THE chairman of Bourton Parish Council has said the continuing threat hanging over Gloucestershire’s libraries will not deter the authority’s plans to build a community hub.

Following a judicial review at the High Court last week, which ruled planned cuts to the county’s library services as ‘unlawful’, the proposals are now being reconsidered.

The three-day court hearing was brought about by campaigners fighting the proposals to close 11 libraries in Somerset and 10 in Gloucestershire. Under the proposals, Bourton was earmarked to be a library link and have its hours cut to 12 in a bid to cut costs.

However, if the parish council manages to secure the Moore Cottage Site and turn it into a community hub which will include a new library, opening hours are set to double.

Parish Council chairman Bryan Sumner said the new library, which will be staffed alongside volunteers, will be better than the service currently on offer.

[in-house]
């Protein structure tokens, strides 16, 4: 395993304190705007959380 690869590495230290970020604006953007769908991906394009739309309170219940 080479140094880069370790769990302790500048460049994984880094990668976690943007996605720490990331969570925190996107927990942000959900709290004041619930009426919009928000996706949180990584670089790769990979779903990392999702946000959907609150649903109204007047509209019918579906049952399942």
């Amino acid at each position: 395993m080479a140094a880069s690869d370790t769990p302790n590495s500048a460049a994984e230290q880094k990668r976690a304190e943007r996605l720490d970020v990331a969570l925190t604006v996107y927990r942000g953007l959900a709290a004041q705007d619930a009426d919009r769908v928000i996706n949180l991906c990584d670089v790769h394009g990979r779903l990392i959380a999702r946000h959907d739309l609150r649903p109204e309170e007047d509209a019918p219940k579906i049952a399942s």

He said: “Providing we are successful in turning Moore Cottage Hospital into a community hub then we will be providing a library facility that will be larger and will operate more hours. I don’t see why the library lobby will have any effect on Bourton. What we are offering was for greater services than we have already got.

“I don’t see it can deter us.

They should be extremely pleased with what we are doing rather than making life difficult for us.”

In a statement, Friends of Gloucestershire Libraries said they were delighted with the outcome of the review.

“The judge’s decision to rule in the claimant’s favour on equality grounds is a real vindication of our campaign, which has long argued the removal of public library services from the most disadvantaged, deprived and vulnerable members of our community is grossly unfair.”

However, Councillor Mark Hawthorne, leader of Gloucestershire County Council, said the plans could still go ahead.